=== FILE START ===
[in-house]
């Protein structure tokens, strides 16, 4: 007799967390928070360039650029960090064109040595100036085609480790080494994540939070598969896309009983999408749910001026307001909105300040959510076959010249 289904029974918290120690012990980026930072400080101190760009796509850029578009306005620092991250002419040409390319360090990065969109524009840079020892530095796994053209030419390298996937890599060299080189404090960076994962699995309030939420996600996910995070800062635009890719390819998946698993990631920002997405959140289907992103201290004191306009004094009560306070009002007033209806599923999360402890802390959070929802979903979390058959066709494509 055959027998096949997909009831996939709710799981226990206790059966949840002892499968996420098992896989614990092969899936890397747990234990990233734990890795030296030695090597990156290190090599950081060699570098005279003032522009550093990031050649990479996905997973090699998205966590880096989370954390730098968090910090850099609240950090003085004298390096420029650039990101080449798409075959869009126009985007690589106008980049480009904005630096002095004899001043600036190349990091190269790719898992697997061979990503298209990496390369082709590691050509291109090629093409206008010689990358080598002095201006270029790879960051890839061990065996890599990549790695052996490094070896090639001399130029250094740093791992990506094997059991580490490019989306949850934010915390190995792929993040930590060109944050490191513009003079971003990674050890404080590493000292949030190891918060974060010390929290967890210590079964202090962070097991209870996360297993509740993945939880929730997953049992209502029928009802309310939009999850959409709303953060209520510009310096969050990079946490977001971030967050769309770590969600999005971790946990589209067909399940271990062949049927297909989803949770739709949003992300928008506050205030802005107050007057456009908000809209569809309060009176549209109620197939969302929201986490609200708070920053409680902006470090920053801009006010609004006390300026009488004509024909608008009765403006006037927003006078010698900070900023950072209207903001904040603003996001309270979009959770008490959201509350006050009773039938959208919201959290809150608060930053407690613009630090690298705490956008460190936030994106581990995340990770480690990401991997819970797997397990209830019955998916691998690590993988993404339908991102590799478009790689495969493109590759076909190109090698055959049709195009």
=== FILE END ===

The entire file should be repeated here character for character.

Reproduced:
[in-house]
């Protein structure tokens, strides 16, 4: 007799967390928070360039650029960090064109040595100036085609480790080494994540939070598969896309009983999408749910001026307001909105300040959510076959010249 289904029974918290120690012990980026930072400080101190760009796509850029578009306005620092991250002419040409390319360090990065969109524009840079020892530095796994053209030419390298996937890599060299080189404090960076994962699995309030939420996600996910995070800062635009890719390819998946698993990631920002997405959140289907992103201290004191306009004094009560306070009002007033209806599923999360402890802390959070929802979903979390058959066709494509 055959027998096949997909009831996939709710799981226990206790059966949840002892499968996420098992896989614990092969899936890397747990234990990233734990890795030296030695090597990156290190090599950081060699570098005279003032522009550093990031050649990479996905997973090699998205966590880096989370954390730098968090910090850099609240950090003085004298390096420029650039990101080449798409075959869009126009985007690589106008980049480009904005630096002095004899001043600036190349990091190269790719898992697997061979990503298209990496390369082709590691050509291109090629093409206008010689990358080598002095201006270029790879960051890839061990065996890599990549790695052996490094070896090639001399130029250094740093791992990506094997059991580490490019989306949850934010915390190995792929993040930590060109944050490191513009003079971003990674050890404080590493000292949030190891918060974060010390929290967890210590079964202090962070097991209870996360297993509740993945939880929730997953049992209502029928009802309310939009999850959409709303953060209520510009310096969050990079946490977001971030967050769309770590969600999005971790946990589209067909399940271990062949049927297909989803949770739709949003992300928008506050205030802005107050007057456009908000809209569809309060009176549209109620197939969302929201986490609200708070920053409680902006470090920053801009006010609004006390300026009488004509024909608008009765403006006037927003006078010698900070900023950072209207903001904040603003996001309270979009959770008490959201509350006050009773039938959208919201959290809150608060930053407690613009630090690298705490956008460190936030994106581990995340990770480690990401991997819970797997397990209830019955998916691998690590993988993404339908991102590799478009790689495969493109590759076909190109090698055959049709195009």